Nov 01, 2018
My adolescent self spent loads of time on the internet, growing up surrounded by the stimulants of social media, which made our generation the first to be fully immersed in this new digital social culture. One of the earliest teenagers I could recall making waves at the time was Madison Beer. Causing a global Twitter-storm after one of her YouTube covers went viral, she rapidly earned star power and industry recognition, which resulted in a record deal under Island Records, a label that launched an onslaught of A-list artists’ careers. Since then, Beer has left the building and is now a fully independent artist; with her team, she released her debut full-length album, As She Pleases, earlier this year. The 19-year-old recording artist and social media magnet has bravely built a career over the years under a foundation of speaking her truth. I enjoyed the chance to catch up with Beer during one of her recording sessions, as she charts her rise to stardom and talks about her plans for the future.
Yeah, I’m actually currently working on a single right now and shooting the music video for that!
I’ll always give credit to Justin for being the first person who saw something in me, but I do definitely think I’ve been able to sustain myself and I’ve worked really hard to stand on my own two feet. I don’t think there’s necessarily a line – time has proven my independence.
[laughs] Yeah, I mean, when I was younger, I definitely was posting things on Tumblr and... what was that other app...GifBoom, or whatever it was called! I think Instagram is just really aggressive now because there are so many more users. Now that I’m a bit older and more aware of how people use social media now, compared to what it was originally intended to do... It can really mess with your head, so I think I’ve just grown to use it more wisely. I try not to feed the people who speak of me negatively, because I truly don’t have time in the day to respond to people like that.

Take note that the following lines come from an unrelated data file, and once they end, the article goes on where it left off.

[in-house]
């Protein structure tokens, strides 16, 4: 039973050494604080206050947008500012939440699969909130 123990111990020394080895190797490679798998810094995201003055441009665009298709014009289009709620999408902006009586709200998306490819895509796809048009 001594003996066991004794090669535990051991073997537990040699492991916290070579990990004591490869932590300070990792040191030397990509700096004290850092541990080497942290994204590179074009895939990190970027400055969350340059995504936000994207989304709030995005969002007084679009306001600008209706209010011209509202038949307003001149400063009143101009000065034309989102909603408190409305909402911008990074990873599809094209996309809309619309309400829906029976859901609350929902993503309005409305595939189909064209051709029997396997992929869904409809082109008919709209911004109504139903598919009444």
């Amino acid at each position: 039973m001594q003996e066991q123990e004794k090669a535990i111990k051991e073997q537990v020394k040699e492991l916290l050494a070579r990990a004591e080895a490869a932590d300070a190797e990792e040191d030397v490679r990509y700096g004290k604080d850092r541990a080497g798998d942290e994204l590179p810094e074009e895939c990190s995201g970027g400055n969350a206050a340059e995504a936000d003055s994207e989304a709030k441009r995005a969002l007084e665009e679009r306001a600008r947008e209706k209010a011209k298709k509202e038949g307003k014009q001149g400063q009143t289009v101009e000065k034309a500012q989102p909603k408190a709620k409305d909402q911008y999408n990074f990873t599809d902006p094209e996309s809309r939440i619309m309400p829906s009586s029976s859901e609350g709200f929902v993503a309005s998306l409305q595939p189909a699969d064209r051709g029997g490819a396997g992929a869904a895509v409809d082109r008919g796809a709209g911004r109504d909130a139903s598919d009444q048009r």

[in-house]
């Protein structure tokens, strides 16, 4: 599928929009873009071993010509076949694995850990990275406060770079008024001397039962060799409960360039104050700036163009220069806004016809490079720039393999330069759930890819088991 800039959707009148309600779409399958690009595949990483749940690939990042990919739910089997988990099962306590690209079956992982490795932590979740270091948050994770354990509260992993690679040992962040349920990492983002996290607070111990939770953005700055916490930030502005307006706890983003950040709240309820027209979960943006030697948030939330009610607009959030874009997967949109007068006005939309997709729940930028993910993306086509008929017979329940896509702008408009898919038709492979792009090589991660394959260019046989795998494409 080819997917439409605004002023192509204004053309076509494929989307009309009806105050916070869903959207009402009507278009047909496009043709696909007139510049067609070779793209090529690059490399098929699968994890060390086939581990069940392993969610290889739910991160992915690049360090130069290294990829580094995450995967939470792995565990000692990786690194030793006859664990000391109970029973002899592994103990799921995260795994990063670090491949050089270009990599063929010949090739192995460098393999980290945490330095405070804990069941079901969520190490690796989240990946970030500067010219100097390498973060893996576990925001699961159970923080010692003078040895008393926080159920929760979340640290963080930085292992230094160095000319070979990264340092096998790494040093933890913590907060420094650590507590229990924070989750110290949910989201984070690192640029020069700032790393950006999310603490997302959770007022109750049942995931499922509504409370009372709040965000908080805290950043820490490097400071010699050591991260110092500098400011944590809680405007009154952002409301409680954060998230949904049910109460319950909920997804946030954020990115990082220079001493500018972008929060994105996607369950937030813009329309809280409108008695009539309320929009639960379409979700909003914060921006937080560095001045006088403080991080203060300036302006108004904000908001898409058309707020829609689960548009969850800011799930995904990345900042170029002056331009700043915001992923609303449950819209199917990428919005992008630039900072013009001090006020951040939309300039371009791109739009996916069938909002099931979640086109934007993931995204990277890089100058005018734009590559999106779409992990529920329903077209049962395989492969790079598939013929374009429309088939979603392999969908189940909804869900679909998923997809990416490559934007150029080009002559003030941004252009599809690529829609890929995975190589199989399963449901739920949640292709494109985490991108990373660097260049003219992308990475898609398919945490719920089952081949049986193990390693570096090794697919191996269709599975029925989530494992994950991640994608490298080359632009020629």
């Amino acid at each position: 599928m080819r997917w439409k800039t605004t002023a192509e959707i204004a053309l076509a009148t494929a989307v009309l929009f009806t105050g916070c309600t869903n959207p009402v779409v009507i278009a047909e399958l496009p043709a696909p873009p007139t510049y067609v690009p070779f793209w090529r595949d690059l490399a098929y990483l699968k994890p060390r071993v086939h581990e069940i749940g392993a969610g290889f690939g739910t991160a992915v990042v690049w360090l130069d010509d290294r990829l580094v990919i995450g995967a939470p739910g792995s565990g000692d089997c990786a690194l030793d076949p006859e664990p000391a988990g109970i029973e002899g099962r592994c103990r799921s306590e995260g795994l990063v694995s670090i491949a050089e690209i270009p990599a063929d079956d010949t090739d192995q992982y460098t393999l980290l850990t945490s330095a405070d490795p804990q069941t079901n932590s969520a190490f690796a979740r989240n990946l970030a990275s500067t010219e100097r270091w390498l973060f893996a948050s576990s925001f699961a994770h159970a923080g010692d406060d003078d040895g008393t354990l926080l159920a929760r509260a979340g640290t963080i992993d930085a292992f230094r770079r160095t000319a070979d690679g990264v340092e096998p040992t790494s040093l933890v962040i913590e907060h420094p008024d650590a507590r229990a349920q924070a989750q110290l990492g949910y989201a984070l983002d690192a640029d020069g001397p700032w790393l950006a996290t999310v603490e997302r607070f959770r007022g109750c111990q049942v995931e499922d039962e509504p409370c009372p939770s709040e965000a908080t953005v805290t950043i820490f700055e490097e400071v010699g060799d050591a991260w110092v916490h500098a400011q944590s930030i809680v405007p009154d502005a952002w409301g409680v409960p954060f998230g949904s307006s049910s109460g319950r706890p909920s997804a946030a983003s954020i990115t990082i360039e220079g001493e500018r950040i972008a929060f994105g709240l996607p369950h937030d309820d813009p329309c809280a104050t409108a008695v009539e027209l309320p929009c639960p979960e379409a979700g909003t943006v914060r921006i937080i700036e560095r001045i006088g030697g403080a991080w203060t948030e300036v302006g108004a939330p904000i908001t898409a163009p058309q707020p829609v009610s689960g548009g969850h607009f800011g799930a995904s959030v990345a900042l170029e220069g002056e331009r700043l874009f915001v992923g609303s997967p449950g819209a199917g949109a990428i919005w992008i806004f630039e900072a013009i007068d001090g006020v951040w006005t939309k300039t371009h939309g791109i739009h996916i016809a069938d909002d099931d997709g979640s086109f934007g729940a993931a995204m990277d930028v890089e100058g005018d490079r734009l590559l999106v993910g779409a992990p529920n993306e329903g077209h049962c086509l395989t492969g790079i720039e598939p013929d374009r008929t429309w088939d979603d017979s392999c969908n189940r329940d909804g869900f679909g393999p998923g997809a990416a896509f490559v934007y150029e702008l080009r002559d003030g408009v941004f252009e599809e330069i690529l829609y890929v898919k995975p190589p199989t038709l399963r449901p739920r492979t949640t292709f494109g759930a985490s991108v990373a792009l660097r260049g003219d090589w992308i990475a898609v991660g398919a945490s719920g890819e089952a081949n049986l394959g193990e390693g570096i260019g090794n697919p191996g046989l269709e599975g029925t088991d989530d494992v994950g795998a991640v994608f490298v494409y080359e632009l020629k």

Now I use social media mainly to promote my music, but I’m pretty open and honest with my followers, so I still share parts of my life. Instagram is a little harder. I’m a very visual person and I’m all about the aesthetic, so I’m more careful on there in a way.
I think people have always had their own intentions and motives to do things, and Instagram has just added a more obvious layer onto that. With me having such a following, people act so different around me or treat me differently, but I see right through it – I’m from New York! So I can just tell when someone is fake or trying to climb the ladder, and I don’t intend on being a stepping stool for anybody. But it does suck. In the past, I’ve been used by friends, and it hurts to realise that... but that’s life.
I would say I’m one of the busiest of my friends – I always feel like I’m missing something in LA when I’m gone and doing my thing. They’re not all necessarily in entertainment and I actually would rather they not be, just so it’s not a competitive mindset. We all have our own lanes.